What 4Afrika means for SA

The Department of Communications has thrown its support behind Microsoft‘s 4Afrika initiative, which aims to tackle the high rate of unemployment in South Africa.

Launched by Microsoft on Tuesday (5 February 2012), 4Afrika looks to actively engage in Africa’s economic development to improve its global competitiveness.

By 2016, the 4Afrika Initiative plans to help place tens of millions of smart devices in the hands of African youth, and bring one million African small and medium-sized enterprises (SMEs) online.

It also hopes to upskill 100,000 members of Africa’s existing workforce, and help an additional 100,000 recent graduates develop employability skills, 75% of whom Microsoft will help place in jobs.

Speaking at the 4Afrika launch event in Johannesburg, Microsoft SA managing director, Mteto Nyati explained that the initiative was a purely African project, born from Africans to tackle African problems.

“We (Africans) are consumers of other people’s intellectual property – that’s not good. We have to turn this around,” the MD said.

To drive this change, Microsoft is equipping Africans with the tools to “[help] our (African) countries to be globally competitive.”

“This is just the beginning,” Nyati said.

Mteto Nyati
Mteto Nyati

Looking at South Africa

Speaking specifically about the 4Africa initiative in South Africa, Nyati said that the 4Afrika initiative would work in line with the National Development Plan with a vision for 2030.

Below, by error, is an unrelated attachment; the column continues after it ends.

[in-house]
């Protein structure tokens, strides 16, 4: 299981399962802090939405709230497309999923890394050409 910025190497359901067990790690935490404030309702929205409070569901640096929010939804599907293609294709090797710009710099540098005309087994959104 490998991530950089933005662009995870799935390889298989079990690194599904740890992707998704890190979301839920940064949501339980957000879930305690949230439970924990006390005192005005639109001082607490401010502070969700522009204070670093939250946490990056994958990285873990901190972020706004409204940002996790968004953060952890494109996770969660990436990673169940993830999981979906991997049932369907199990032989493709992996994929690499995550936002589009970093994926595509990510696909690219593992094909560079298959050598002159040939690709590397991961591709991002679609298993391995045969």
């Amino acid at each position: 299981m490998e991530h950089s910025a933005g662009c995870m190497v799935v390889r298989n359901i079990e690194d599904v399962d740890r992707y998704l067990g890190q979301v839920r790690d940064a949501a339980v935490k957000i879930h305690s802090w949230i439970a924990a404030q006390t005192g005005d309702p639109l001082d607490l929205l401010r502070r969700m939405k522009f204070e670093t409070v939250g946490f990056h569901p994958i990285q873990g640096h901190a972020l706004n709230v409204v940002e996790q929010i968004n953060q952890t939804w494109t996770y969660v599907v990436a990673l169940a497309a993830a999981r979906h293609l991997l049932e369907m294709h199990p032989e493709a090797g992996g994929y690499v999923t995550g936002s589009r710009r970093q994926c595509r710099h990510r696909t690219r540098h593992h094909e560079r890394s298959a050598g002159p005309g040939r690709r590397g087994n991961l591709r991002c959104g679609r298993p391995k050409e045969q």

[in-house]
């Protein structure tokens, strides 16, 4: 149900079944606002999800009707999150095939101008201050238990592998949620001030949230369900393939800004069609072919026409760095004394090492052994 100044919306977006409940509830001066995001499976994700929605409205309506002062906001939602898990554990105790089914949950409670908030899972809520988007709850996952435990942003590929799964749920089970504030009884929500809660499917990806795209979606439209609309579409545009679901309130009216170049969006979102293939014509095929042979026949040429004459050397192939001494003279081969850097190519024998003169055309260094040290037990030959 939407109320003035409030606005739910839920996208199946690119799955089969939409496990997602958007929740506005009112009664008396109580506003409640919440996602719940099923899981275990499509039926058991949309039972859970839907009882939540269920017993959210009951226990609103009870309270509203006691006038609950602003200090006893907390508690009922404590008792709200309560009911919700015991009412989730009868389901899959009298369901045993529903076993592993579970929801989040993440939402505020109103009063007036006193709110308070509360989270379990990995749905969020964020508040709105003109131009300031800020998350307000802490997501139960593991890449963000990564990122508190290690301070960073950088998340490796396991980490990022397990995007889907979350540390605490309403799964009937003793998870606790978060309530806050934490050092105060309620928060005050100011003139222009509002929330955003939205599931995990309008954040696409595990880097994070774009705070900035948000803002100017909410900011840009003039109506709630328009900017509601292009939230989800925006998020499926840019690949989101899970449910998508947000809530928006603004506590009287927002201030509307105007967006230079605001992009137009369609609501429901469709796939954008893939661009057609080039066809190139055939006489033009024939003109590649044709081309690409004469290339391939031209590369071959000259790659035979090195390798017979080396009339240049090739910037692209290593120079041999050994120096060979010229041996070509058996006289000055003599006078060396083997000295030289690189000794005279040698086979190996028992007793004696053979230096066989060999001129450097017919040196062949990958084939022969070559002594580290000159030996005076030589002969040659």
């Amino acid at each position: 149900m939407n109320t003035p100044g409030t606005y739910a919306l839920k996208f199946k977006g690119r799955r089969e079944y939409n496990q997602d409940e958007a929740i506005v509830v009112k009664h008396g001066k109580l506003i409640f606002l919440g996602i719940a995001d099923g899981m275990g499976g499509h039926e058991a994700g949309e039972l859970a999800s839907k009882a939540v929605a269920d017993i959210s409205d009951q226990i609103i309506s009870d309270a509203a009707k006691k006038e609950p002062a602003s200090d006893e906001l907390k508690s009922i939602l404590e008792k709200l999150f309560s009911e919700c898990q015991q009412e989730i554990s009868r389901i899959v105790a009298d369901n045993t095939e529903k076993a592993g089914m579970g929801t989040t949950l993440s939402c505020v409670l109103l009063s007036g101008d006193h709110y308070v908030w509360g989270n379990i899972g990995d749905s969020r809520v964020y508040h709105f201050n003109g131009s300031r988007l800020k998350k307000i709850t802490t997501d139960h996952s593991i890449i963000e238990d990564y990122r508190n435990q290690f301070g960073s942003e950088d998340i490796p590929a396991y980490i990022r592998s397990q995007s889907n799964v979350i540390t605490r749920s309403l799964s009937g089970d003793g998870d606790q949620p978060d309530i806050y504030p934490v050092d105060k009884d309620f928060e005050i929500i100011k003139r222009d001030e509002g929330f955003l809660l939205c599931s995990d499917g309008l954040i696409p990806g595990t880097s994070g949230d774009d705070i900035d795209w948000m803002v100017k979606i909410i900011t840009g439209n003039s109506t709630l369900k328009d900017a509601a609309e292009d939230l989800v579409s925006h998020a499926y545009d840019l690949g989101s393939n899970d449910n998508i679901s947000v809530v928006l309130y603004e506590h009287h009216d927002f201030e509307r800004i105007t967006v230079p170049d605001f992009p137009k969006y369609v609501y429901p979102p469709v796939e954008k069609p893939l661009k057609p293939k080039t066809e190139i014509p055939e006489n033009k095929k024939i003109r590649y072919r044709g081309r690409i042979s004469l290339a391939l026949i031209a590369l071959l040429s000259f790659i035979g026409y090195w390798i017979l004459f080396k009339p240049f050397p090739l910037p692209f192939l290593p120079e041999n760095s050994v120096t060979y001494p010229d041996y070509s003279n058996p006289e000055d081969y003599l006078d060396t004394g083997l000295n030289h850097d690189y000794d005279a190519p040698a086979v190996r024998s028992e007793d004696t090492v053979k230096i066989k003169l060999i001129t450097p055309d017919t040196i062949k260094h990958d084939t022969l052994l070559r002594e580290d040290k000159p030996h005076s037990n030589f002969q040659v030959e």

However, instead of focussing on all aspects of the NDP, 4Afrika would focus on one key area in South Africa: unemployment.

“We are 19 years into our democracy…the only thing that can ruin this miracle (of South Africa)..is the huge problem of unemployment amongst the youth,” Nyati said.

Through the 4Africa initiative, Microsoft South Africa is looking to:

  • Develop 700+ app per year through the Application Factory;
  • Employ 3,000 graduates within the Microsoft ecosystem;
  • Boost 200 startups in small and medium enterprises – while supporting over 100,000, giving them opportunity to grow.

To do this, Nyati said Microsoft SA would work with government to make the Internet more accessible to the population.

Support from government

Speaking at the event, deputy minister of communications, Stella Tembisa Ndabeni-Abrahams pledged support for the initiative, on behalf of government.

“We need to make technology affordable, available and accessible,” Ndabeni-Abrahams said.

“Through improving accessiblity to ICT, we can tackle a lot of challenges – such as in education.”

Dina Pule and Stella Ndabeni-Abrahams
Stella Ndabeni-Abrahams (Left) and Dina Pule (Right)

The deputy minister acknowledged a number of challenges South Africa faced, but said that she needed to remind everyone that “we need to calm down – everything is under control.”

The deputy minister went on to say that through partnering with the ANC – as the leaders of South Africa and Africa – businesses will aid the ruling party in making the goals of the initiative a reality.

Ndabeni-Abrahams said that she was pleased to see local companies, such as Vodacom, forming part of the initiative, but expressed that she would like to see partnerships extend to other companies.

“We assure that the policies we develop will help business do what they need to do to develop skills in this country.”

“As government, we will never do it alone…It’s important that we reach all corners of South Africa,” she said.

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